The year got off to a rough start for animal health giant Zoetis ($ZTS), with a combination of volatile foreign currency rates and an unexpected $35 million charge the company had to swallow after the European Commission ruled that a tax scheme it used in Belgium is illegal. But after having dampened its revenue expectations for 2016 in February, Zoetis reported a better-than-expected first quarter and upped its full-year forecast on May 4.
In the first quarter, Zoetis’ sales grew 5% year-over-year to $1.2 billion, according to a press release. Excluding the impact of foreign currency, sales were up 12%, the company said. Adjusted net income rose 15% to $239 million, or 48 cents per share. That bested analysts’ estimates of $1.1 billion in revenues and 41 cents per share.
The company said it now expects 2016 revenues to come in between $4.775 billion and $4.875 billion, vs. the $4.650 billion to $4.775 billion it had previously forecast. Zoetis expects adjusted EPS to come in between $1.83 and $1.90 for the year.
“We are seeing more favorable exchange rates now compared to February, but we are also seeing better momentum in the international market,” said Zoetis CEO Juan Ramón Alaix in an interview with FierceAnimalHealth.
One of the standouts during the first quarter was Zoetis’ companion animal product line, which posted revenue growth of 32% in the U.S. and 23% overseas, the company said. The increase was driven largely by Apoquel, the company’s drug to treat atopic dermatitis in dogs. The product was so popular when it was launched in 2014 that the company couldn’t keep up with demand. Manufacturing improvements alleviated the resulting shortfall, which Zoetis expects will help sales of the product reach a peak of $300 million a year, Alaix told investors during a conference call after the earnings release. And during the first quarter of this year, Apoquel chalked up its latest approval when it was cleared for marketing in Japan.
Zoetis’ products for food animals turned in a mixed performance during the quarter. Overseas, sales were up 9%, driven largely by the company’s acquisition of Pharmaq, a leading maker of fish vaccines, according to the earnings release. But in the U.S., livestock revenues dropped 4%, pressured by competition in the swine business, the company said.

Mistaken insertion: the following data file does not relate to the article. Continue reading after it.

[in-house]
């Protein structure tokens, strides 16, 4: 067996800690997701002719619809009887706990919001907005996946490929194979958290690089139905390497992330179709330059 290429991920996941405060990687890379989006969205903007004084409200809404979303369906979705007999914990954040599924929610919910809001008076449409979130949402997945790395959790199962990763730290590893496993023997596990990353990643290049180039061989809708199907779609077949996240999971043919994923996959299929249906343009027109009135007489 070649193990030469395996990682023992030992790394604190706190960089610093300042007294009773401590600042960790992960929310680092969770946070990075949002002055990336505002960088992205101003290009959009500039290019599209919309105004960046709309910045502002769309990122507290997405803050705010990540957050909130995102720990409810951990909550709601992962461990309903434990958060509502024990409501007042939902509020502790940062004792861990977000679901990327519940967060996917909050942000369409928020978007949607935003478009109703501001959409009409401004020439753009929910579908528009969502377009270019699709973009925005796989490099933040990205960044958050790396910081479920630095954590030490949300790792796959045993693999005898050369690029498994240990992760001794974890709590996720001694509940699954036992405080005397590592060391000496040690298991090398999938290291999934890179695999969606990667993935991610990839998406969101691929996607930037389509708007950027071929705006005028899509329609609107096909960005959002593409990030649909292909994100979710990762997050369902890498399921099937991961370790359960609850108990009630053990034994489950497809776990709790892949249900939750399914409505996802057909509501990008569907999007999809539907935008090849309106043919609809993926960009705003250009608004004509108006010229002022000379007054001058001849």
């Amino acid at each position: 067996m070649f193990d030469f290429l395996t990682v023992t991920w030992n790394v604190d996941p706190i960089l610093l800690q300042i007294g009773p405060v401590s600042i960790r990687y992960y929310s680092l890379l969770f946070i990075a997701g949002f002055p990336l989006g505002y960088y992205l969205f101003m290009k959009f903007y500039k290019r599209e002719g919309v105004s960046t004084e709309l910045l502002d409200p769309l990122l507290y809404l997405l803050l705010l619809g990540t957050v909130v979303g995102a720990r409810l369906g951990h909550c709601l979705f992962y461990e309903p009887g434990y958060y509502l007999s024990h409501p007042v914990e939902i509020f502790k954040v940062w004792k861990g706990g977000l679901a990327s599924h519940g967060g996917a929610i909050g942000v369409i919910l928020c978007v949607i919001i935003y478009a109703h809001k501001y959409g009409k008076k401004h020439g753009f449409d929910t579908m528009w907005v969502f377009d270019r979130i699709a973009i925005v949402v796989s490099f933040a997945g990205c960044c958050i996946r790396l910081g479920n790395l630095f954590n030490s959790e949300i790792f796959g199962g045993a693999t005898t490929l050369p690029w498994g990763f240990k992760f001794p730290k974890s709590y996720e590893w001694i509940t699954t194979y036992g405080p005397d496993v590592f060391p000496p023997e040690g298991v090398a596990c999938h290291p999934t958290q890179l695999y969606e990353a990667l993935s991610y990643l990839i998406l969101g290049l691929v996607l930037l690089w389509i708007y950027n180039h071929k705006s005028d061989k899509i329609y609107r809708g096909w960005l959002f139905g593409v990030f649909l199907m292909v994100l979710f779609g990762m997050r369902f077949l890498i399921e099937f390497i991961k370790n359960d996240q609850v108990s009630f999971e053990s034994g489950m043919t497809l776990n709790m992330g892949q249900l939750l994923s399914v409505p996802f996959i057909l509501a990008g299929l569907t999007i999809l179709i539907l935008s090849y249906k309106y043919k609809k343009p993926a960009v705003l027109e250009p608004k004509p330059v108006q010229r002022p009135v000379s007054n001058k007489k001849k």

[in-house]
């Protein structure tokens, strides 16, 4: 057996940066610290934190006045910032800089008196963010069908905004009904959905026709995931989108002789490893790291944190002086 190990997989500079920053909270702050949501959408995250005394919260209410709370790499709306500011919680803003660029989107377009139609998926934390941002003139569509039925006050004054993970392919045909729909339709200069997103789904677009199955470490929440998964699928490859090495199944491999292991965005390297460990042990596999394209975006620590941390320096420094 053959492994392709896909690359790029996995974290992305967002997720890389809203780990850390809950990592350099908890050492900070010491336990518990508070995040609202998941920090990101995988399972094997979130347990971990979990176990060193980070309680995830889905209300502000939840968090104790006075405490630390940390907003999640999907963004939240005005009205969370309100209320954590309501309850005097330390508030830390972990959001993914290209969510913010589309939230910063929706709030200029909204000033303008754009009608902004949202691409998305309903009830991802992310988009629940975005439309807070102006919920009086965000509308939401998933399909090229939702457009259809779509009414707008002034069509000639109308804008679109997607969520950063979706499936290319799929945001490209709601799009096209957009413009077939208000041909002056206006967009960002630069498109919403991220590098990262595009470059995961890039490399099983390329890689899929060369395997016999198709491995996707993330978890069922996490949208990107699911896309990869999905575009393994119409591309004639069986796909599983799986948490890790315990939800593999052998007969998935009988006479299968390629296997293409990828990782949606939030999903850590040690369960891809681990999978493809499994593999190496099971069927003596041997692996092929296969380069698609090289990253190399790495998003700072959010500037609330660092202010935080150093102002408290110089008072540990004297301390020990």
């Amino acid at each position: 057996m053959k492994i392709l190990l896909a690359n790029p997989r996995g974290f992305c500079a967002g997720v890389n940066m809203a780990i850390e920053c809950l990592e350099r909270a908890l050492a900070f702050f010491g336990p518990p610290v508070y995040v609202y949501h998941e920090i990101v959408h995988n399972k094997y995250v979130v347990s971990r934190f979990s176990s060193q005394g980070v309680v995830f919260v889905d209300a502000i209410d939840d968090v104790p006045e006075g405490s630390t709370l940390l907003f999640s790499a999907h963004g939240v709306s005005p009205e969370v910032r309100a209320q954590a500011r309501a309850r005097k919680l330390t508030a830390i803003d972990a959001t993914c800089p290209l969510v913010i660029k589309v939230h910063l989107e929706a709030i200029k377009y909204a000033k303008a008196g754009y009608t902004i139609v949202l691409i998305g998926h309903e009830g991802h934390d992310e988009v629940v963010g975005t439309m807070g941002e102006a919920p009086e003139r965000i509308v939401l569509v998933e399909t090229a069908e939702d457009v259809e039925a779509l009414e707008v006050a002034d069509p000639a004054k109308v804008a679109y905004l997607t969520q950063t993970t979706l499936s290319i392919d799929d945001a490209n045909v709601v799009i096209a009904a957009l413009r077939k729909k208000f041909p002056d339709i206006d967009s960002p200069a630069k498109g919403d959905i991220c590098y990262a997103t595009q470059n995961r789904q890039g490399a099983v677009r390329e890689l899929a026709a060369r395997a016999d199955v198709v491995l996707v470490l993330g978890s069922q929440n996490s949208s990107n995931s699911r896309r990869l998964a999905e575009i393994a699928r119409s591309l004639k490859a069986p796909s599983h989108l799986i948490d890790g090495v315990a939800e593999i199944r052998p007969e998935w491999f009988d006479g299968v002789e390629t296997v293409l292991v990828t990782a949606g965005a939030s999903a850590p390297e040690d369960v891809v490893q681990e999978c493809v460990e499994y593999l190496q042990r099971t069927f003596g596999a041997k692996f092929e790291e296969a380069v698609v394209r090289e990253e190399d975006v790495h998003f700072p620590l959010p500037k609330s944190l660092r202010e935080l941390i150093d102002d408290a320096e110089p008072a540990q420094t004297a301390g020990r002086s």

Alaix says Zoetis’ livestock business is vulnerable to natural swings caused by factors such as a drop in milk prices and fluctuations in the quantity of cows in the market. “Trying to understand the business is complicated,” he said. “It’s all part of a natural cycle that we need to manage. But I’m still confident that we will perform well in 2016.” Alaix is particularly confident about growth opportunities in China, where its recent introduction of two new swine vaccines was well received, he says.
Last year, Zoetis embarked on a cost-cutting plan under the watchful eye of Pershing Square Capital’s William Ackman, who had been pressuring the company to improve its efficiency or put itself up for sale. Zoetis eliminated 5,000 underperforming SKUs, exited 5 manufacturing plants (with 5 more sales or exits planned) and cut 165 jobs from its New Jersey headquarters. Alaix believes the moves paid off--so much so that he’s confident Zoetis may outperform its original goal of saving $300 million a year by 2017. That’s because general and administrative expenses have improved more than originally expected, he said. “We’ve eliminated layers and redundancies without reducing our interactions with customers,” Alaix said.
Alaix is counting on a few key products to drive Zoetis’ growth going forward, including Simparica (sarolaner), a once-monthly pill for dogs that fights fleas and ticks and that was recently approved by the FDA. It’s a hot market--Merck ($MRK) Animal Health and Sanofi’s ($SNY) Merial both have top-performing flea-fighting pills--but Alaix is confident Zoetis can compete in what the company estimates is a $2.5 billion market for oral parasiticides for dogs. Simparica, he says, “is very fast at protecting animals--in 8 hours you get full protection, which is faster than our competitors.”
As for being third to the market, Alaix says he’s confident that the combination of efficacy and a lower price point will help Zoetis compete. “We have an opportunity to capture market share,” he says.
- here’s the earnings release
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